Thursday, 31 August 2017

TORCHWOOD - THE DYING ROOM

And here I am, after what feels like an eternity (although it was only four weeks) back in my newly refurbished kitchen – as long time readers will know this is my reviewing position of choice. So firmly ensconced in my comfort zone I embarked on a listen and a review of a most uncomfortable and unexpected episode of Torchwood.
Big Finish have really taken the premise of Torchwood and expanded it beyond Cardiff Bay in the twenty first century looking back on the institutes involvement in all aspects of the twentieth century, but this goes into a very very dark place, this episode takes us back to occupied France during World War 2, it takes us to The Dying Room of the title and to the blackest day for Monsieur LeDuc (Simon Russell Beale) as he is interrogated by SS Officer Grau (Mark Elstob) regarding his brief association with suspected resistance operative Madame Berber (Emma Cuniffe) and her association with Torchwood.
For the most part the story plays out as a two hander as Grau uses more and more extreme techniques to extract the information he needs from LeDuc – it is also told in flashback as the events that led up to LeDuc being imprisoned in The Dying Room being teased out a piece at a time – we learn that Paris is ravaged by a plague that is turning German soldiers into rampaging monsters – its almost like the inner ugliness of what they stand for is becoming real, that the horror that is Fascism is showing its true face. As more of the story is teased out we find out a lot more about both interrogator and victim and just how far each of them will go to protect their version of the truth.
This is an intense listen and pulls no punches, the Nazi’s are portrayed for what they are – no camp silly comedy goose-stepping with outrageous accents – they are cruel, single minded fanatics who see anyone who does not fit their world view as sub normal and expendable, where might is right and subjugation to the rule of the Fuhrer is all. And we are blessed in having Mark Elstob and Simon Russell Beale playing Grau and LeDuc – two actors at the top of their game that make the interrogation utterly convincing, Simon Russell Beale paints LeDuc as a picture of despair, a man who cannot comprehend why he is in this situation, a man who does not have the answers that Grau demands whereas Elstob as Grau is determined, a zealot, a man who will get his answers, any answers and who will win at any cost – the dance they partake in starts slow with the two participants encircling each other and like any good Paso Doble reaches a crescendo of drama and crisis and as the music stops and the dust clears we end up in a place we did not expect when the orchestra struck up.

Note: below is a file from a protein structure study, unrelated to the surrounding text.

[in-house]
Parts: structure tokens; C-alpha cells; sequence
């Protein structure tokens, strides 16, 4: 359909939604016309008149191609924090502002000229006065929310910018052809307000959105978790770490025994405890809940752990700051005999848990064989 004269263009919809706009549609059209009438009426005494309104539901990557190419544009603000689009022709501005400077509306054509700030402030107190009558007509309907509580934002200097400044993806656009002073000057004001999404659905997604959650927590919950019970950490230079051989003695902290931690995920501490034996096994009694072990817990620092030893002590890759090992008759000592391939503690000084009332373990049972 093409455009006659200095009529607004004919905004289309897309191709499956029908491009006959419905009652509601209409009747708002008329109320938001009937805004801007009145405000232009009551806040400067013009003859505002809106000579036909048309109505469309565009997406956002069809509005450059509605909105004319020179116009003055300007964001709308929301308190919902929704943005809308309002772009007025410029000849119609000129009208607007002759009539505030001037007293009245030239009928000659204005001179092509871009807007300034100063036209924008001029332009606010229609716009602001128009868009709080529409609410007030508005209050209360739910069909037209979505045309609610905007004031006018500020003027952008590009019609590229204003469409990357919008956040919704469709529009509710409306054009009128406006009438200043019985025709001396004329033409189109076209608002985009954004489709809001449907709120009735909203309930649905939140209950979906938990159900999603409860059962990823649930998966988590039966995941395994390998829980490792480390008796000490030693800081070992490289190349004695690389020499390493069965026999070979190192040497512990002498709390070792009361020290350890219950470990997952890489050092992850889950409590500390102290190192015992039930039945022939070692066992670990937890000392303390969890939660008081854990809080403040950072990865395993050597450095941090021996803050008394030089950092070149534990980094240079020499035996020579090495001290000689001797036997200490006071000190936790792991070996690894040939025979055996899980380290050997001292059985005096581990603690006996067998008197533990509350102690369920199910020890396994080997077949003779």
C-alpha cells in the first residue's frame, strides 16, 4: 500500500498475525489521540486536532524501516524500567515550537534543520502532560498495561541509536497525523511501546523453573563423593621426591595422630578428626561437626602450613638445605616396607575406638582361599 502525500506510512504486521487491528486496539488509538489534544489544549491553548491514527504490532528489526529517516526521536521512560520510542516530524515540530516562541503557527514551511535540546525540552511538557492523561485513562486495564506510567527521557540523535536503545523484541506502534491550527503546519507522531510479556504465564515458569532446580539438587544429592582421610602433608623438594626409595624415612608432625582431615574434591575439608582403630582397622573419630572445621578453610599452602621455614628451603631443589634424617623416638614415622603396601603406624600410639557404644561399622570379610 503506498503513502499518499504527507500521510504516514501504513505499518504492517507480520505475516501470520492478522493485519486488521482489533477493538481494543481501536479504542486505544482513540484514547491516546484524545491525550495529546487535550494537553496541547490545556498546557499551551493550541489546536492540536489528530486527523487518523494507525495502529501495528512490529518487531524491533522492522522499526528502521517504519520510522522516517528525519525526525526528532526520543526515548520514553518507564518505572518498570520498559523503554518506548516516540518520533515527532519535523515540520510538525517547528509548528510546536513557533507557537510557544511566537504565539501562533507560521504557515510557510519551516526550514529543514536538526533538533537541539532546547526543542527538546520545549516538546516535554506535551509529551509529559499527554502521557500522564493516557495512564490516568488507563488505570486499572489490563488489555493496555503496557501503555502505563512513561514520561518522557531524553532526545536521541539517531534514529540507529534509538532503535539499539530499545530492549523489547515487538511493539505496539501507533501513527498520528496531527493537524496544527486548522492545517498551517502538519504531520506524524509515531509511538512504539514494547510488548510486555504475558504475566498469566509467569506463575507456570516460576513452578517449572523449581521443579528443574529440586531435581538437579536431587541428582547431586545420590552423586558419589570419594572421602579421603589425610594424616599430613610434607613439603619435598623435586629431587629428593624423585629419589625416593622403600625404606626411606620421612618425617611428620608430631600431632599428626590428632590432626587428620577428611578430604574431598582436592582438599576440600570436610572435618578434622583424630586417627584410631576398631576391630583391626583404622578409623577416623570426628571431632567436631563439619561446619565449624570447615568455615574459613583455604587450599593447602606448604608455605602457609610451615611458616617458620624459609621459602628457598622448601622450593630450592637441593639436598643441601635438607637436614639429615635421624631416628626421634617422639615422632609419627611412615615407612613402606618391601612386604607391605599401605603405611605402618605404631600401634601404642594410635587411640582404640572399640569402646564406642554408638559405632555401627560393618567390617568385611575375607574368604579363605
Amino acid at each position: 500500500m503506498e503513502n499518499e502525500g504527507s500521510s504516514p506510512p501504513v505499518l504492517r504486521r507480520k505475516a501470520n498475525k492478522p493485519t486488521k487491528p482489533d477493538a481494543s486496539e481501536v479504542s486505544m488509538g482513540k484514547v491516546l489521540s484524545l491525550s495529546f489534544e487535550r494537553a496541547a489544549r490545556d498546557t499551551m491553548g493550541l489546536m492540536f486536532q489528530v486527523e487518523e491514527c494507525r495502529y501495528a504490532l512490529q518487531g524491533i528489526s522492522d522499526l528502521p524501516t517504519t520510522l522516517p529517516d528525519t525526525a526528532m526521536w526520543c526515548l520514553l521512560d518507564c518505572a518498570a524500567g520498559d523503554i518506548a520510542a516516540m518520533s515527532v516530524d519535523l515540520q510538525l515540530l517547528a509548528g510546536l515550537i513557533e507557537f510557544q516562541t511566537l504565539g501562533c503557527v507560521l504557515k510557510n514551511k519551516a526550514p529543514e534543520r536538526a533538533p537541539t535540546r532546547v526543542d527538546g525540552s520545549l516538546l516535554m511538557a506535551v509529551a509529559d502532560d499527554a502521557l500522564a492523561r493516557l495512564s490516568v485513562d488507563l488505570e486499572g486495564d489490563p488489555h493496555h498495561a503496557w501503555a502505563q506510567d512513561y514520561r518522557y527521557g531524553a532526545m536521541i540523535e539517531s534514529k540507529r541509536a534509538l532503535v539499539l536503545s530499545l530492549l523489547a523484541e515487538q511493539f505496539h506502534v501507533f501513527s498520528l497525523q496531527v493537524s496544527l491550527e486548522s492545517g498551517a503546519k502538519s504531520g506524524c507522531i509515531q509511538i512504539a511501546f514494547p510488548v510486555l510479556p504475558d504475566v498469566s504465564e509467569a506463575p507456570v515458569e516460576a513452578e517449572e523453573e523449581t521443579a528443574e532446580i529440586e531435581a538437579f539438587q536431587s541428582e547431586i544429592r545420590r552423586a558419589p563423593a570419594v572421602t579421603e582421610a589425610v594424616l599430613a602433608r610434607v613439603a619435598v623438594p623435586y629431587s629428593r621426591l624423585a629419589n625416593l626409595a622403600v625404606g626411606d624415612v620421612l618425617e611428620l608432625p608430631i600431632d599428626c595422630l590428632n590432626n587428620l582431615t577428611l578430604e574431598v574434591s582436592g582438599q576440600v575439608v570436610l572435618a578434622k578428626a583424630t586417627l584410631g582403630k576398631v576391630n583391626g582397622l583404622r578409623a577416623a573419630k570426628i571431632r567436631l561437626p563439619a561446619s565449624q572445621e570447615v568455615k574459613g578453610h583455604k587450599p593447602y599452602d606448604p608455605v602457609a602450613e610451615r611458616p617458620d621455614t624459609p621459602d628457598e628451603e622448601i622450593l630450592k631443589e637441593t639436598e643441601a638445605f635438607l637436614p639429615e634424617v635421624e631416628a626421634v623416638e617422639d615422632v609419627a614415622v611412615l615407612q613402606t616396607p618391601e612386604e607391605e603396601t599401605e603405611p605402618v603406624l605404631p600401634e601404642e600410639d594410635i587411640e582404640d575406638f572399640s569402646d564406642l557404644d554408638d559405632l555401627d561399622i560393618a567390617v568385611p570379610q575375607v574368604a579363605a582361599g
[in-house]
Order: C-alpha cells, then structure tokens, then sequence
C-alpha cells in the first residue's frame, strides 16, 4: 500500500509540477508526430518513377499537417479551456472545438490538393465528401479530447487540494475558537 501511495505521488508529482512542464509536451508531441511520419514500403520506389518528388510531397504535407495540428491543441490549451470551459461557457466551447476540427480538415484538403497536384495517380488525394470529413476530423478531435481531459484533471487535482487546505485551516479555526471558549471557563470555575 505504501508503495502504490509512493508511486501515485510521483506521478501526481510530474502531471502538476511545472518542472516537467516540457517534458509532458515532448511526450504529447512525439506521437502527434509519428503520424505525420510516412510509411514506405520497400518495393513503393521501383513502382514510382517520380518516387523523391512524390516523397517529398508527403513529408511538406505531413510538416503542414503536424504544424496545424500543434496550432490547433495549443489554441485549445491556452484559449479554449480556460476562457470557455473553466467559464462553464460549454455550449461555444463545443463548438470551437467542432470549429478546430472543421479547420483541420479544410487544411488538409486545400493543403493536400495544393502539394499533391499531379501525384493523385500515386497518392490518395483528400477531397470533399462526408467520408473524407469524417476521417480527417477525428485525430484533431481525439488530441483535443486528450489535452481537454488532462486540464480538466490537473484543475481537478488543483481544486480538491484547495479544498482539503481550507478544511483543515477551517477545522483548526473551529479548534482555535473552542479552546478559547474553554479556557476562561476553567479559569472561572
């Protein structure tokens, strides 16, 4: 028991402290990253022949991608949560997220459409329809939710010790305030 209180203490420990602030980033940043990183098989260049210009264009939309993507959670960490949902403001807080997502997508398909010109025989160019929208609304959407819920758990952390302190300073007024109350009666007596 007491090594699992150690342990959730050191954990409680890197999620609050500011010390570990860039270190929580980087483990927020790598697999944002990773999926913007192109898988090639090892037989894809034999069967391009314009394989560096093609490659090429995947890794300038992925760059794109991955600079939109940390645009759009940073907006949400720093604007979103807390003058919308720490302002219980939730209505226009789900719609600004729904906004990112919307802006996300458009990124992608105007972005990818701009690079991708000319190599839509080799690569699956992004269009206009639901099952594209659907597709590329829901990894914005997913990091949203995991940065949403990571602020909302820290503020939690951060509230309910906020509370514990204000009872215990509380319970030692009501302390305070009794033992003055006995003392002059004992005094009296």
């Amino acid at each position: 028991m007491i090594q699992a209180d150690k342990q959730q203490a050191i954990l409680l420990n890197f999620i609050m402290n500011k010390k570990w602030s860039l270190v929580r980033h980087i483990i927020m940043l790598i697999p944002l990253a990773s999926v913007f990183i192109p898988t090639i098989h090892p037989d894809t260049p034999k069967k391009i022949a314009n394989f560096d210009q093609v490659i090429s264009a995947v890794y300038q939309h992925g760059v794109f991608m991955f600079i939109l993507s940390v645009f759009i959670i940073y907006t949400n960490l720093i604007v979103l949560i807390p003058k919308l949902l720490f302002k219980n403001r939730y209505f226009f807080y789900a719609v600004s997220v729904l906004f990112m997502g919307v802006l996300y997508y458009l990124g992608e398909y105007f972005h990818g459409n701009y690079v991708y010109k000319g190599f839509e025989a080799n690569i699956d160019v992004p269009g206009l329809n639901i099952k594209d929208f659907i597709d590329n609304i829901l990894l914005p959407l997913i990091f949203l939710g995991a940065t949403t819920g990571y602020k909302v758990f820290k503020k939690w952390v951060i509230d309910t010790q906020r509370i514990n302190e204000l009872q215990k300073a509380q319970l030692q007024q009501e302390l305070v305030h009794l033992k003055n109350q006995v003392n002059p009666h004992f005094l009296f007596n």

A triumph of intensity and a masterclass in selling the drama, of drawing the listener in and making them hang on every single word that will stand up to several repeated listens to appreciate the subtleties of the script, the nuances of the direction and the truth of the acting. Another classic 10/10.